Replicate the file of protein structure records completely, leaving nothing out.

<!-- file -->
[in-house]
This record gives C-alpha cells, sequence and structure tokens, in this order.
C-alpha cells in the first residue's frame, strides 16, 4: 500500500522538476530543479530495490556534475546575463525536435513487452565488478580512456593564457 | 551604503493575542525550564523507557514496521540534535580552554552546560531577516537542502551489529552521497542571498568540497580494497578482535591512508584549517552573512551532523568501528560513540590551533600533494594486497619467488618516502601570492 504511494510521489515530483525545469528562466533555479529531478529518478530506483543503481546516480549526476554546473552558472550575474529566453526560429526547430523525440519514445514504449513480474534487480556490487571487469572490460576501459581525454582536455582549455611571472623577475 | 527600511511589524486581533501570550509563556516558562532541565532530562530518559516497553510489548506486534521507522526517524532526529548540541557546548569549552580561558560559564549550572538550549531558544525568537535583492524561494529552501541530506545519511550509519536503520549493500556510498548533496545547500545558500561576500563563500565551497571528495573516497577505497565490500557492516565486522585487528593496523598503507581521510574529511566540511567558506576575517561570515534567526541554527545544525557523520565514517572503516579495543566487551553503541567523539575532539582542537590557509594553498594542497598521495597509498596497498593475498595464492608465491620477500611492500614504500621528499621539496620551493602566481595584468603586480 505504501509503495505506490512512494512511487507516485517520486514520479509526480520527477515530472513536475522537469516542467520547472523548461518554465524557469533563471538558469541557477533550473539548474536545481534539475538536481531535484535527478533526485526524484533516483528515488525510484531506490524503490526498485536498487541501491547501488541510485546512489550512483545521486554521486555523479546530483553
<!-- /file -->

[in-house]
This record gives C-alpha cells, sequence and structure tokens, in this order.
C-alpha cells in the first residue's frame, strides 16, 4: 500500500522538476530543479530495490556534475546575463525536435513487452565488478580512456593564457 | 551604503493575542525550564523507557514496521540534535580552554552546560531577516537542502551489529552521497542571498568540497580494497578482535591512508584549517552573512551532523568501528560513540590551533600533494594486497619467488618516502601570492 504511494510521489515530483525545469528562466533555479529531478529518478530506483543503481546516480549526476554546473552558472550575474529566453526560429526547430523525440519514445514504449513480474534487480556490487571487469572490460576501459581525454582536455582549455611571472623577475 | 527600511511589524486581533501570550509563556516558562532541565532530562530518559516497553510489548506486534521507522526517524532526529548540541557546548569549552580561558560559564549550572538550549531558544525568537535583492524561494529552501541530506545519511550509519536503520549493500556510498548533496545547500545558500561576500563563500565551497571528495573516497577505497565490500557492516565486522585487528593496523598503507581521510574529511566540511567558506576575517561570515534567526541554527545544525557523520565514517572503516579495543566487551553503541567523539575532539582542537590557509594553498594542497598521495597509498596497498593475498595464492608465491620477500611492500614504500621528499621539496620551493602566481595584468603586480 505504501509503495505506490512512494512511487507516485517520486514520479509526480520527477515530472513536475522537469516542467520547472523548461518554465524557469533563471538558469541557477533550473539548474536545481534539475538536481531535484535527478533526485526524484533516483528515488525510484531506490524503490526498485536498487541501491547501488541510485546512489550512483545521486554521486555523479546530483553